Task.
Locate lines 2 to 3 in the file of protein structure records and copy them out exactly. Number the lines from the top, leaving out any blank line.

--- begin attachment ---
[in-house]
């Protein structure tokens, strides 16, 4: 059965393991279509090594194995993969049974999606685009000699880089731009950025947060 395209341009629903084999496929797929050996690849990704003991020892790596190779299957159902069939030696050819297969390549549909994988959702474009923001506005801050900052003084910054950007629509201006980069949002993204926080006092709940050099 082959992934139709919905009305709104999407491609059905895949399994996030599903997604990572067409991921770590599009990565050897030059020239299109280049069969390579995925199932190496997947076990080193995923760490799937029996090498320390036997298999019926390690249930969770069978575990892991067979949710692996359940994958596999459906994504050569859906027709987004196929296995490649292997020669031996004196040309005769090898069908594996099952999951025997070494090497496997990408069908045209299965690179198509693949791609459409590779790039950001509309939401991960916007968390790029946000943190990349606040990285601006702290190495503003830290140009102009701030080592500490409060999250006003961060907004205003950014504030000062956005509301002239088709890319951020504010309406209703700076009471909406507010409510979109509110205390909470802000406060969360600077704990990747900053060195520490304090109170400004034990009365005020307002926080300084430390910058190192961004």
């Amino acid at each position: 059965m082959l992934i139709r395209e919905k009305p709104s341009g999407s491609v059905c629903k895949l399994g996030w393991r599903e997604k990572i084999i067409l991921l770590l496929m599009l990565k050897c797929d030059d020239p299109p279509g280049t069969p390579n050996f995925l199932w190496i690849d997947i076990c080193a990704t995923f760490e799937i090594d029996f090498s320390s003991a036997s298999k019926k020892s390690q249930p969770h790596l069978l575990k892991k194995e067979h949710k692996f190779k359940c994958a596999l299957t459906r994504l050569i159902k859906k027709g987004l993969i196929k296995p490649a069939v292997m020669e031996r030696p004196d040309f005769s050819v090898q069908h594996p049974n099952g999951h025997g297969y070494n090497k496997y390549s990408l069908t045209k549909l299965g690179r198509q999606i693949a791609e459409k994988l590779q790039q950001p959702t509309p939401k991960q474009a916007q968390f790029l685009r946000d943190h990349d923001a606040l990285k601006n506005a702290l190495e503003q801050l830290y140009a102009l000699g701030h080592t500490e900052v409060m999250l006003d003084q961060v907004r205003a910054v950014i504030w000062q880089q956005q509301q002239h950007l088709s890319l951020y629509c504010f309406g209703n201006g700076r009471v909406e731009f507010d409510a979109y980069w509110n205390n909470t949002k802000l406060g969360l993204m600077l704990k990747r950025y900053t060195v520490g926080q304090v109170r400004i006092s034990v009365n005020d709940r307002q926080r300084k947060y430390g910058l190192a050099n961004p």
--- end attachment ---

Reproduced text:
């Protein structure tokens, strides 16, 4: 059965393991279509090594194995993969049974999606685009000699880089731009950025947060 395209341009629903084999496929797929050996690849990704003991020892790596190779299957159902069939030696050819297969390549549909994988959702474009923001506005801050900052003084910054950007629509201006980069949002993204926080006092709940050099 082959992934139709919905009305709104999407491609059905895949399994996030599903997604990572067409991921770590599009990565050897030059020239299109280049069969390579995925199932190496997947076990080193995923760490799937029996090498320390036997298999019926390690249930969770069978575990892991067979949710692996359940994958596999459906994504050569859906027709987004196929296995490649292997020669031996004196040309005769090898069908594996099952999951025997070494090497496997990408069908045209299965690179198509693949791609459409590779790039950001509309939401991960916007968390790029946000943190990349606040990285601006702290190495503003830290140009102009701030080592500490409060999250006003961060907004205003950014504030000062956005509301002239088709890319951020504010309406209703700076009471909406507010409510979109509110205390909470802000406060969360600077704990990747900053060195520490304090109170400004034990009365005020307002926080300084430390910058190192961004």
């Amino acid at each position: 059965m082959l992934i139709r395209e919905k009305p709104s341009g999407s491609v059905c629903k895949l399994g996030w393991r599903e997604k990572i084999i067409l991921l770590l496929m599009l990565k050897c797929d030059d020239p299109p279509g280049t069969p390579n050996f995925l199932w190496i690849d997947i076990c080193a990704t995923f760490e799937i090594d029996f090498s320390s003991a036997s298999k019926k020892s390690q249930p969770h790596l069978l575990k892991k194995e067979h949710k692996f190779k359940c994958a596999l299957t459906r994504l050569i159902k859906k027709g987004l993969i196929k296995p490649a069939v292997m020669e031996r030696p004196d040309f005769s050819v090898q069908h594996p049974n099952g999951h025997g297969y070494n090497k496997y390549s990408l069908t045209k549909l299965g690179r198509q999606i693949a791609e459409k994988l590779q790039q950001p959702t509309p939401k991960q474009a916007q968390f790029l685009r946000d943190h990349d923001a606040l990285k601006n506005a702290l190495e503003q801050l830290y140009a102009l000699g701030h080592t500490e900052v409060m999250l006003d003084q961060v907004r205003a910054v950014i504030w000062q880089q956005q509301q002239h950007l088709s890319l951020y629509c504010f309406g209703n201006g700076r009471v909406e731009f507010d409510a979109y980069w509110n205390n909470t949002k802000l406060g969360l993204m600077l704990k990747r950025y900053t060195v520490g926080q304090v109170r400004i006092s034990v009365n005020d709940r307002q926080r300084k947060y430390g910058l190192a050099n961004p």